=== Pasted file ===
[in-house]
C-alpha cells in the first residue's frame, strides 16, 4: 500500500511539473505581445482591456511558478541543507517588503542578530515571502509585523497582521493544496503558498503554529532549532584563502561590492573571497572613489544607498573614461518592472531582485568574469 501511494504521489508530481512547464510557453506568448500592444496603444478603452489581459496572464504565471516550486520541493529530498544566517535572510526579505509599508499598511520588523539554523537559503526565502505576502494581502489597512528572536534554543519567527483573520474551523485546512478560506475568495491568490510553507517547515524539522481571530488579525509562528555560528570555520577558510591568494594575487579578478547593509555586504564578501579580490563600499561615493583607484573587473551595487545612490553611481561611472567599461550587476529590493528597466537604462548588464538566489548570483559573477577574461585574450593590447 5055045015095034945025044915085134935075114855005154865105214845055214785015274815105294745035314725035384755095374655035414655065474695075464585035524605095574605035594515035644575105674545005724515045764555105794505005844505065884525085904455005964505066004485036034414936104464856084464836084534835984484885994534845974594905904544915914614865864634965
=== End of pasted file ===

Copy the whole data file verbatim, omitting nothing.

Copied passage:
[in-house]
C-alpha cells in the first residue's frame, strides 16, 4: 500500500511539473505581445482591456511558478541543507517588503542578530515571502509585523497582521493544496503558498503554529532549532584563502561590492573571497572613489544607498573614461518592472531582485568574469 501511494504521489508530481512547464510557453506568448500592444496603444478603452489581459496572464504565471516550486520541493529530498544566517535572510526579505509599508499598511520588523539554523537559503526565502505576502494581502489597512528572536534554543519567527483573520474551523485546512478560506475568495491568490510553507517547515524539522481571530488579525509562528555560528570555520577558510591568494594575487579578478547593509555586504564578501579580490563600499561615493583607484573587473551595487545612490553611481561611472567599461550587476529590493528597466537604462548588464538566489548570483559573477577574461585574450593590447 5055045015095034945025044915085134935075114855005154865105214845055214785015274815105294745035314725035384755095374655035414655065474695075464585035524605095574605035594515035644575105674545005724515045764555105794505005844505065884525085904455005964505066004485036034414936104464856084464836084534835984484885994534845974594905904544915914614865864634965